New monograph by Dr Nicole Reinhardt
(18 October 2016)
"Voices of Conscience: Royal Confessors and Political Counsel in Seventeenth-Century Spain and France"
Oxford University Press
What did morally responsible action mean for Catholic monarchs after the Reformation? How were they supposed to identify what just war or just taxation were, and how royal justice was exercised?
This is what this book examines by focusing on the role of royal confessors as political counsellors in Spain and France, the two competing Catholic monarchies of the period. It explains why royal confessors emerged as political counsellors, why their expertise was believed to deliver significant insights in the political decision-making process, and how they dealt with the problems they had to confront. Looking at a wide variety of sources from theological and political treatises to popular pamphlets, this study uncovers the intellectual framework and institutional mechanisms of seventeenth century politics but also why around 1700 the role of royal confessors dramatically declined.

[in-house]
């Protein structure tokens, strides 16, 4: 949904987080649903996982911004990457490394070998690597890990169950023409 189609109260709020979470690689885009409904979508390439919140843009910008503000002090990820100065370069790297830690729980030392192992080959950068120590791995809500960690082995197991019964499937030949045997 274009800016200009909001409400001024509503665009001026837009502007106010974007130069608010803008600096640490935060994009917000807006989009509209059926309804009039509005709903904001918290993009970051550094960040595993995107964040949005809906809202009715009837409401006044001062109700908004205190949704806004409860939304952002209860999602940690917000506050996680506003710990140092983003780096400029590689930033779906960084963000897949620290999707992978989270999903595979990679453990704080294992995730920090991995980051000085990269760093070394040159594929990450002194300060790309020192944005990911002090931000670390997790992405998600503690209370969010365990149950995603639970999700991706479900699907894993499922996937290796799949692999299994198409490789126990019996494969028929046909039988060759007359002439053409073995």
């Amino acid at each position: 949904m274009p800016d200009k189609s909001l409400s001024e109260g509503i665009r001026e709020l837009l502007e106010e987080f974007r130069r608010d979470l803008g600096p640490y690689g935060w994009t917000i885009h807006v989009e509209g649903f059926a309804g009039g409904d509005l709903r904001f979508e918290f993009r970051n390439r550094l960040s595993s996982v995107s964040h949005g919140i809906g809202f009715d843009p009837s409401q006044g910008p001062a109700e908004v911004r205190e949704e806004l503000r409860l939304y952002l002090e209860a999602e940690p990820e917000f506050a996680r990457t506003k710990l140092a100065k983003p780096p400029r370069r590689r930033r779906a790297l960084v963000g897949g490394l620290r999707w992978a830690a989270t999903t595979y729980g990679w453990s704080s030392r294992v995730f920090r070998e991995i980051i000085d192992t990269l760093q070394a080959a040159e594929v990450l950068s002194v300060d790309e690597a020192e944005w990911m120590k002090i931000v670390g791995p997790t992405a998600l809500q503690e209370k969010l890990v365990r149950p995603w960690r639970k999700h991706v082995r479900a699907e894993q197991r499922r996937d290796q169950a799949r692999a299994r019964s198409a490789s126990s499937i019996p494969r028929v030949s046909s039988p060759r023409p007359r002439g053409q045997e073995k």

As this book shows ‘counsel of conscience’ was not a peripheral feature of early modern political culture but fundamental for the definition of politics and conscience. Putting theological concepts and religious dimensions back into political theory and practice sheds new light, not only on the importance of counselling for early modern statecraft, but also on the reconfiguration of normative frameworks underlying it. The notion of ‘counsel of conscience’ of which this books provides the first in-depth analysis therefore allows to re-examine and challenge fundamental historical paradigms such as the emergence of ‘absolutism’, individualisation, and the division of public and private.